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Cognitive Theorists’ Approach to Depression and Suicidal Ideation

Cognitive Theorists’ Approach to Depression and Suicidal Ideation


Discuss how cognitive theorists (Kelly, Beck, and Ellis) might address a client with depression and suicidal ideation. After reviewing cognitive therapies in your textbook, what interventions might you suggest. Explain and justify your response.

  1. In what ways can spirituality or religious beliefs, or lack of, influence an individual’s personal decision-making process, and how might this impact the choices they make in various areas of their life, such as relationships, career, and personal goals?



  1. Introduction

The introduction provided by David Lester is brief but straight to the point and covers all necessary areas. Lester starts by discussing the severity of the healthcare issue that is depression and quotes a Spanish saying “There is no greater pain than being blind in Granada” which he changes to “There is no greater pain than depression.” A short account of the symptoms and severity of depression is discussed, and then Lester moves onto the topic of suicide. Suicide is a sensitive topic but a necessary one in the field of psychology and healthcare. People relate great sadness and negativity to suicide as something people feel is “the easy way out,” but as Lester points out, “The act of suicide is one of shooting oneself in the head while one in dead aim at one’s foot,” essentially stating that people are self-destructive rather than simply destructive of life, and suicide is the ultimate reflection of this. This puts the severity of depression into an easily understandable perspective. Lester concludes his introduction with an outline of the theoretical development of cognitive theory and finishes with a statement of what he will discuss in this book. This introduction is suitable with no major flaws.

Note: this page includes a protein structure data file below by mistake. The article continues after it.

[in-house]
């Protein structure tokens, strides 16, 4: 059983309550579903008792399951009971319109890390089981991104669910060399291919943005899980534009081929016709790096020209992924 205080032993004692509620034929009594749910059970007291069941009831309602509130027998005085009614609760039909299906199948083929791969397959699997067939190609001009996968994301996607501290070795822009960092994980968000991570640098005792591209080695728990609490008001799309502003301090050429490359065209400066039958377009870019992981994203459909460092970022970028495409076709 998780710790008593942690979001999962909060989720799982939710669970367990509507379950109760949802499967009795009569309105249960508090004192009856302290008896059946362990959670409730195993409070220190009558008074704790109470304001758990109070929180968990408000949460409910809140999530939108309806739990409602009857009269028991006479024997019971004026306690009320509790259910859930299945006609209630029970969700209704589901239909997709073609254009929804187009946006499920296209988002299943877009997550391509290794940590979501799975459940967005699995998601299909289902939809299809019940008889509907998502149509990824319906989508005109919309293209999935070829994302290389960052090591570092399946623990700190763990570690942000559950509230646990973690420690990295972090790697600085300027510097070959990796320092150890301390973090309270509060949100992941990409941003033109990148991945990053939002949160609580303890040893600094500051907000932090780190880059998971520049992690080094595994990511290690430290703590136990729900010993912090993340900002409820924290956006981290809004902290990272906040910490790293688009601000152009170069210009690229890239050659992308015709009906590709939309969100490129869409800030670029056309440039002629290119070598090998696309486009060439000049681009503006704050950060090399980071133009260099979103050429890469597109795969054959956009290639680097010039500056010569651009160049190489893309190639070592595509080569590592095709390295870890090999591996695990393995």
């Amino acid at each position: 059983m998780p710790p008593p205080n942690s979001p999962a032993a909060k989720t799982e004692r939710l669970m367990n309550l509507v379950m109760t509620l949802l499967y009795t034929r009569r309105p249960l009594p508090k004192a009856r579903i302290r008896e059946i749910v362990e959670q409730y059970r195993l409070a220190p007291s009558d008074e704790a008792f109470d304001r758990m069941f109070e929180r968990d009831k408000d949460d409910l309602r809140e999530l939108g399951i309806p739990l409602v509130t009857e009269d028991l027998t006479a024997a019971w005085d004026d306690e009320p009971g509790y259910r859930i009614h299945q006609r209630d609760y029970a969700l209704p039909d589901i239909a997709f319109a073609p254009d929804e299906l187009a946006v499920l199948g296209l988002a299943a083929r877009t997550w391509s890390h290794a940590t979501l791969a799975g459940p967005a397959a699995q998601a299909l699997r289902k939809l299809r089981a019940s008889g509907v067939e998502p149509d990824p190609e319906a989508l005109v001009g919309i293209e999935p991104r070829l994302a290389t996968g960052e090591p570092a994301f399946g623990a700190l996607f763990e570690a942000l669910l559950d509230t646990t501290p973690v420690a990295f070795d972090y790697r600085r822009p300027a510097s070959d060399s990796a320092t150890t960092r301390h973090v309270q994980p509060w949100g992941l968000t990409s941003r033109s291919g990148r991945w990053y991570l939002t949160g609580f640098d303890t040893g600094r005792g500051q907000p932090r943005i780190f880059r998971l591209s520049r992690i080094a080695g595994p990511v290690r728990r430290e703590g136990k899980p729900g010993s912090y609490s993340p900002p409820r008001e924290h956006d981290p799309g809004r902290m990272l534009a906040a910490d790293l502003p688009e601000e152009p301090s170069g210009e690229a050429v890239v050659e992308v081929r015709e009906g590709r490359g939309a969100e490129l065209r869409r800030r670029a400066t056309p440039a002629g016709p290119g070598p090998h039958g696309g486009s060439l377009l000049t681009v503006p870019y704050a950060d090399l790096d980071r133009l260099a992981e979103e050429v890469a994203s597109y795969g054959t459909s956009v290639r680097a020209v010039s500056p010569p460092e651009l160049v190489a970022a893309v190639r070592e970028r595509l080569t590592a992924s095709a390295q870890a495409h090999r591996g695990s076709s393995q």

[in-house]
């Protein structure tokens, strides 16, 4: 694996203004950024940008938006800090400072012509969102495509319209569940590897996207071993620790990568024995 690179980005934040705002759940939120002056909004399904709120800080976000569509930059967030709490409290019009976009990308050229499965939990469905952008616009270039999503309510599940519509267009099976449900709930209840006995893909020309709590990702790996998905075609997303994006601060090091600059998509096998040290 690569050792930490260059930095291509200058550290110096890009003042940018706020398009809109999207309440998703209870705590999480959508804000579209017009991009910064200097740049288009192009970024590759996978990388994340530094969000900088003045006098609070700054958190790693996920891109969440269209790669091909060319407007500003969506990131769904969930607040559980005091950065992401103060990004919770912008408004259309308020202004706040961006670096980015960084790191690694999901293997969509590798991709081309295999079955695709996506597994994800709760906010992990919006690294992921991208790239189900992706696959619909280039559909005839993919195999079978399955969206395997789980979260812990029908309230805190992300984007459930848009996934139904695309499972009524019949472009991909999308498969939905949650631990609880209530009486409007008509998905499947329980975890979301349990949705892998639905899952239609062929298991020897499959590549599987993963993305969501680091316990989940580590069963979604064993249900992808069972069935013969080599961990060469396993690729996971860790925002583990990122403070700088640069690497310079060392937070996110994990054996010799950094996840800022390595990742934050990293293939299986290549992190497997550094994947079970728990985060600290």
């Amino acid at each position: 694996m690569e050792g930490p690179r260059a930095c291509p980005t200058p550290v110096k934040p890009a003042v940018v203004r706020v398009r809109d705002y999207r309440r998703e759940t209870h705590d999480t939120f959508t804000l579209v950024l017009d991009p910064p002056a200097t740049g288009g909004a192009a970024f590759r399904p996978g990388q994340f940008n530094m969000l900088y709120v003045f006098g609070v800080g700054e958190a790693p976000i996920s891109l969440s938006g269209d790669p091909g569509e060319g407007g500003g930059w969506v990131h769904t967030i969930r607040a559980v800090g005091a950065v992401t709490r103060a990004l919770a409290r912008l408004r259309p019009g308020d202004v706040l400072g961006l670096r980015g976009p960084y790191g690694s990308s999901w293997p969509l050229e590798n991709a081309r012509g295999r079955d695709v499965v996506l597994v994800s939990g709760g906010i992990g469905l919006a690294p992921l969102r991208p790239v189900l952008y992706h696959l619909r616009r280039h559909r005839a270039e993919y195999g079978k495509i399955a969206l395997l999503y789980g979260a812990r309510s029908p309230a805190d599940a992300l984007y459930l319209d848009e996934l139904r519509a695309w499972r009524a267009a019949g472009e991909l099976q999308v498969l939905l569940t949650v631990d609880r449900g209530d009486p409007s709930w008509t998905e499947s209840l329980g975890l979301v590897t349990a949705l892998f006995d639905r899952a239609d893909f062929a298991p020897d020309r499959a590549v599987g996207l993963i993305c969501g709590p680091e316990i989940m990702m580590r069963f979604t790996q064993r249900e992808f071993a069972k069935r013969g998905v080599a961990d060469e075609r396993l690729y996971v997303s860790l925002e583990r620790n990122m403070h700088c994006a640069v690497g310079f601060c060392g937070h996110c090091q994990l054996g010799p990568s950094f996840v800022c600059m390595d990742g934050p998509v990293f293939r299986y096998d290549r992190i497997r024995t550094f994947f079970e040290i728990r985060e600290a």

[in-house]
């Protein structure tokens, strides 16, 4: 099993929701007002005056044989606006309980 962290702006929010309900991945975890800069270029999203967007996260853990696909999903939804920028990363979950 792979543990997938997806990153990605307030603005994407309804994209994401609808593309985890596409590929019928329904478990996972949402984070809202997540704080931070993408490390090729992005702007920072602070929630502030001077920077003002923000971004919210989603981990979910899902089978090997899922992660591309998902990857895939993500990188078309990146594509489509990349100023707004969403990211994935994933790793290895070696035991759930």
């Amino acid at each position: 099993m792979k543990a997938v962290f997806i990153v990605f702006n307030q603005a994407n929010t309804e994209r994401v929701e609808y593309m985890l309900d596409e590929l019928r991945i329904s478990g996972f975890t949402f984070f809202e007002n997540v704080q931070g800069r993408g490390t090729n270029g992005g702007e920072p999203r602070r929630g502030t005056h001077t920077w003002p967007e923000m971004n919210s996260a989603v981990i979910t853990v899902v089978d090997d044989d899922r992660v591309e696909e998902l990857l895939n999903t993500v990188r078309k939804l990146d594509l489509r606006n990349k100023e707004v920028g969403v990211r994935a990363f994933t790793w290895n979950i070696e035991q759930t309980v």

Cognitive Theory of Depression and Suicidal Behaviour by David Lester opens up with a clear and to the point introduction that states the implications of cognitive theories and their strategic development. Tony Beck’s Cognitive Theory and Therapy of Anxiety and Depression also opens with an explicit introduction about the extent of the problem of depression and its link with suicide. In this essay, I will give an overview of these introductions and compare them to my own introduction to the topic of cognitive theories and depression, specifically outlining what I have done differently and the reasons for this.

1.1. Overview of cognitive theorists